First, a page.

It doesn’t really matter what your favorite athletic pursuit is. Strength is perhaps the most indispensable and universally required physical trait for continued success. No matter where you look on the athletic spectrum, “greater strength” is a common training goal, and ground zero for that quest is in the gym. But you are, as ever, confined by the limits of physiology. Strength is acquired gradually, the result of progressive overload and sound training principles. You can’t just show up to the gym today and be stronger. Can you?
“Yes, you can,” says Jim Stoppani, Ph.D., owner of jimstoppani.com and author of Encyclopedia of Muscle & Strength (Human Kinetics, 2006). “There are a few things you can do in every strength workout that will ultimately maximize the amount of strength you gain.” Time to surrender to your love of instant gratification and get strong now. Right now.
We say that with exclamation points because the buzz of this wonder compound is good for much more than getting you through the morning. “Studies have shown that subjects who consumed caffeine prior to working out were able to do more reps on the bench press with 80 percent of their one-rep max,” Stoppani says. “Another study showed that caffeinated subjects immediately increased their bench by 5 pounds.”
2 MOVE, DON’T STRETCH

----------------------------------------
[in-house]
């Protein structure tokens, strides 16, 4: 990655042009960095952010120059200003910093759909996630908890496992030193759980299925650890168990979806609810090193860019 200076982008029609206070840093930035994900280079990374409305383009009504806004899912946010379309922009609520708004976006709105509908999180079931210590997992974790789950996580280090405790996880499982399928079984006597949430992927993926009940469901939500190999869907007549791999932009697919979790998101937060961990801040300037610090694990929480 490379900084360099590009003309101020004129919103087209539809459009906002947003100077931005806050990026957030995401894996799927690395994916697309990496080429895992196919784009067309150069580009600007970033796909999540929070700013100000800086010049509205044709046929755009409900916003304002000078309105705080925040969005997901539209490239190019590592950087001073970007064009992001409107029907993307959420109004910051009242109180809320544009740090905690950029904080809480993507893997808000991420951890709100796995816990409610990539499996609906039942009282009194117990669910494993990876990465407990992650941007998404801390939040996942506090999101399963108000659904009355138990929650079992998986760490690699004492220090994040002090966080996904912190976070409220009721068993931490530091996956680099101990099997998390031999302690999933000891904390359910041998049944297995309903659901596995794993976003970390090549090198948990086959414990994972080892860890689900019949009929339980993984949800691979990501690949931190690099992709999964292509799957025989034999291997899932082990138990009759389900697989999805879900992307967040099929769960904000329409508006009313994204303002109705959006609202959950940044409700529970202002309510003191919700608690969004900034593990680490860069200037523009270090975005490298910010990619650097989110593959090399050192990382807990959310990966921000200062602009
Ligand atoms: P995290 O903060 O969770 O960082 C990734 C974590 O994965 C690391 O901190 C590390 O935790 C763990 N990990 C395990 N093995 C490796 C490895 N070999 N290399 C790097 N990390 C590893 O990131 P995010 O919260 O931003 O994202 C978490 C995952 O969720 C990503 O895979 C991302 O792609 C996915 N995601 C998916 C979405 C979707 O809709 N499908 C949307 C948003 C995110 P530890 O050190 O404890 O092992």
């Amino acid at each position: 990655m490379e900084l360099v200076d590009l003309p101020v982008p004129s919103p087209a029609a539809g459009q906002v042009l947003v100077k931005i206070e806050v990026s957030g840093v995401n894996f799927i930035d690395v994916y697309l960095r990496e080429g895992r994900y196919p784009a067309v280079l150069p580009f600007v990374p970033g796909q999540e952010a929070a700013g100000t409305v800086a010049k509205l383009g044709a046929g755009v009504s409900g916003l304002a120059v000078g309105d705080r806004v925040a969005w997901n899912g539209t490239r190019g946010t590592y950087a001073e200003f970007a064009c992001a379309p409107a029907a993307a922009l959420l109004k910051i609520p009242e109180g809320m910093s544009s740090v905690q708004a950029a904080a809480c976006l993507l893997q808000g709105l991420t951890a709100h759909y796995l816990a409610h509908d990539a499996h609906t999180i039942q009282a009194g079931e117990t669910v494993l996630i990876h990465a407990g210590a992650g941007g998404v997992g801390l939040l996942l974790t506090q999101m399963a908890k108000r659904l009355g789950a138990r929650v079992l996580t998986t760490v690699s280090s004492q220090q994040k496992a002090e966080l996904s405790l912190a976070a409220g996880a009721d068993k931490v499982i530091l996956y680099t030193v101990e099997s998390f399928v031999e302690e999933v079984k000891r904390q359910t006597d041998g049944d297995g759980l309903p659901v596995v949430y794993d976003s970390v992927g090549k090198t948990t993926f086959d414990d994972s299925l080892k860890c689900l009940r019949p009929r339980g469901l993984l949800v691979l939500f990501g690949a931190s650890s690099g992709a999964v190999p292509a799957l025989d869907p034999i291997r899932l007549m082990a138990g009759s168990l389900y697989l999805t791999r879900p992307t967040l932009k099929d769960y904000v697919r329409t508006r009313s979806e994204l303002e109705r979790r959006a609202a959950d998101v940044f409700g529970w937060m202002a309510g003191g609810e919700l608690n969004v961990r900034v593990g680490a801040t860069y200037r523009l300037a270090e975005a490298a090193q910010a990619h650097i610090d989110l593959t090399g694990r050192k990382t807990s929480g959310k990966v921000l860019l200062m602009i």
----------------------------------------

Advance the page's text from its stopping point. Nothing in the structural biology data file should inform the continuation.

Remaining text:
Getting a decent sweat going before your workout instead of doing a few perfunctory static stretches can be more valuable than you think. “Research has shown that static stretches done prior to working out can acutely decrease strength levels, while doing active stretches can increase strength and power,” Stoppani says. Moves such as jumping jacks, leg swings, shadowboxing, walking lunges and trunk rotations will better prepare your muscles and joints for the work ahead.
3 TRAIN OPPOSITES
If you’re a fan of straight sets — performing all sets for a particular exercise before moving on — you may be limiting how strong you can be on each rep. “Research has found that a muscle group will be stronger if it is trained immediately after its antagonist, or opposing, muscle group,” Stoppani says. For example, if you follow a set of barbell curls with a set of triceps pressdowns, your triceps will be stronger as a result. So alternating muscle groups, like you would with supersets, actually improves strength instantly.
4 WAKE UP YOUR CENTRAL NERVOUS SYSTEM
Strength isn’t simply a function of how big your muscles are. It’s your central nervous system that determines how forcefully your fibers will contract, so engaging it a certain way can help you move more weight. “Post-activation potentiation is the ability of one exercise to immediately impact the performance of one that follows,” Stoppani says. “One way to use it is to perform one rep of an exercise with 90 to 95 percent of your one-rep max, rest three minutes, then perform regular sets with a weight slightly heavier than your eight-rep max. You should now be able to get an extra rep or two on your eight-rep max.”
5 PICK SIDES
When mentioning abundant strength, the inclination is to think of someone doing a heavy bench press or a squat, in which said lifter gets to use both arms or both legs to complete the lift. But unilateral training can help you generate more force. “Studies show that you are 20 percent stronger when training one side at a time,” Stoppani says. “So if you can do a barbell curl with 100 pounds, for example, you should be able to dumbbell-curl 60 pounds in each hand.”